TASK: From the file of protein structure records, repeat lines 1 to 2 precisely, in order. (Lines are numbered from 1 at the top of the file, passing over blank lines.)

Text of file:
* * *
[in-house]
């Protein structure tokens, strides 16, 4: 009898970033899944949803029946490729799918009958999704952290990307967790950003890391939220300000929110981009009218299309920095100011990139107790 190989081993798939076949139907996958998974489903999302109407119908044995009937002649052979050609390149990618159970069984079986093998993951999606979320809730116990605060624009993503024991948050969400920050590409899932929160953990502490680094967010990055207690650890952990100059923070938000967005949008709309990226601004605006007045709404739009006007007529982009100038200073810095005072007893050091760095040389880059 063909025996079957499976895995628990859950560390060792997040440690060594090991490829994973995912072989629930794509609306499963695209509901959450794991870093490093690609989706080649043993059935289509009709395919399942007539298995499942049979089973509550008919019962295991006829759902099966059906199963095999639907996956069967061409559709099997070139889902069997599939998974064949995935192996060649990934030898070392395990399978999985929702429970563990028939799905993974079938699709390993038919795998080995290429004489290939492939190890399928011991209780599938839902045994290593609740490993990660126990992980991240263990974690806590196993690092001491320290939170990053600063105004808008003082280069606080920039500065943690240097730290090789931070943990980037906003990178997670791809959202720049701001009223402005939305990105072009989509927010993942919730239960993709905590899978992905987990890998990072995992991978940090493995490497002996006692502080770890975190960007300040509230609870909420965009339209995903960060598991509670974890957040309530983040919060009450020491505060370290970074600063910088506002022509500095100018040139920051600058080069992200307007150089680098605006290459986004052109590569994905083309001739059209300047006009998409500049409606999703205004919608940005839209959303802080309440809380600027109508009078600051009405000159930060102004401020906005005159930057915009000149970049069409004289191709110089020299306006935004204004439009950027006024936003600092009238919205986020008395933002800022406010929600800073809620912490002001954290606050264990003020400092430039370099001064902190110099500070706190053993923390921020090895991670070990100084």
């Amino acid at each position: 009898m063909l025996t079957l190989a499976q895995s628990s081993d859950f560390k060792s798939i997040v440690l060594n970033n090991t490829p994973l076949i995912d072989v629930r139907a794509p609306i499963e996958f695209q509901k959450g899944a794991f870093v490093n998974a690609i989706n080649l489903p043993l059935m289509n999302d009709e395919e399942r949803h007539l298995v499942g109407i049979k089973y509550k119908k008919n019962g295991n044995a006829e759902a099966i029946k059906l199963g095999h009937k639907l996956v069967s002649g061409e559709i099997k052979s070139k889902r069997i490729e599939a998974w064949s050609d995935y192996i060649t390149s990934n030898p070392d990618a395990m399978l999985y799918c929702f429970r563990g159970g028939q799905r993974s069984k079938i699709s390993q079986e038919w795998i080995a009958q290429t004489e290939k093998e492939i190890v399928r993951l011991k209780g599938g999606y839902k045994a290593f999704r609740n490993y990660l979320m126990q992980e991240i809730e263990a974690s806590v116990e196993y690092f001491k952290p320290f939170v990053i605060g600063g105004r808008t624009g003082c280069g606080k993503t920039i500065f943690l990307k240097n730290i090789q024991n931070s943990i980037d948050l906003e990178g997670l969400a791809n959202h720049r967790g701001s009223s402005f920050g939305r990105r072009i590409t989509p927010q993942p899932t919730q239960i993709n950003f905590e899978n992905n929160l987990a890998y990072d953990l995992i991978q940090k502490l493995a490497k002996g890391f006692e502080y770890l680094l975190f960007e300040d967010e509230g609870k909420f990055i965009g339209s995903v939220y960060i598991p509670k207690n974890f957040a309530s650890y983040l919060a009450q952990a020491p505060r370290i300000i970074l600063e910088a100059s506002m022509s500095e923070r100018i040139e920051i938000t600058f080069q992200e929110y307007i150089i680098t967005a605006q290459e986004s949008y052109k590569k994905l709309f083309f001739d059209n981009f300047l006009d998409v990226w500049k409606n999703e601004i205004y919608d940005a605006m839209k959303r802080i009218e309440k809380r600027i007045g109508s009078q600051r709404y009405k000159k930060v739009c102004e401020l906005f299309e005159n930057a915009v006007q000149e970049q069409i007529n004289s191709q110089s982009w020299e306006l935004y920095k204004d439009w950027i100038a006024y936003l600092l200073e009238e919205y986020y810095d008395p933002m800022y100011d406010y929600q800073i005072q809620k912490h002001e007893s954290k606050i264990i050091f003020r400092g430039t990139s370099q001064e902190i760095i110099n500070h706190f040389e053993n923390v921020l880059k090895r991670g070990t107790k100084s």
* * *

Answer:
[in-house]
């Protein structure tokens, strides 16, 4: 009898970033899944949803029946490729799918009958999704952290990307967790950003890391939220300000929110981009009218299309920095100011990139107790 190989081993798939076949139907996958998974489903999302109407119908044995009937002649052979050609390149990618159970069984079986093998993951999606979320809730116990605060624009993503024991948050969400920050590409899932929160953990502490680094967010990055207690650890952990100059923070938000967005949008709309990226601004605006007045709404739009006007007529982009100038200073810095005072007893050091760095040389880059 063909025996079957499976895995628990859950560390060792997040440690060594090991490829994973995912072989629930794509609306499963695209509901959450794991870093490093690609989706080649043993059935289509009709395919399942007539298995499942049979089973509550008919019962295991006829759902099966059906199963095999639907996956069967061409559709099997070139889902069997599939998974064949995935192996060649990934030898070392395990399978999985929702429970563990028939799905993974079938699709390993038919795998080995290429004489290939492939190890399928011991209780599938839902045994290593609740490993990660126990992980991240263990974690806590196993690092001491320290939170990053600063105004808008003082280069606080920039500065943690240097730290090789931070943990980037906003990178997670791809959202720049701001009223402005939305990105072009989509927010993942919730239960993709905590899978992905987990890998990072995992991978940090493995490497002996006692502080770890975190960007300040509230609870909420965009339209995903960060598991509670974890957040309530983040919060009450020491505060370290970074600063910088506002022509500095100018040139920051600058080069992200307007150089680098605006290459986004052109590569994905083309001739059209300047006009998409500049409606999703205004919608940005839209959303802080309440809380600027109508009078600051009405000159930060102004401020906005005159930057915009000149970049069409004289191709110089020299306006935004204004439009950027006024936003600092009238919205986020008395933002800022406010929600800073809620912490002001954290606050264990003020400092430039370099001064902190110099500070706190053993923390921020090895991670070990100084």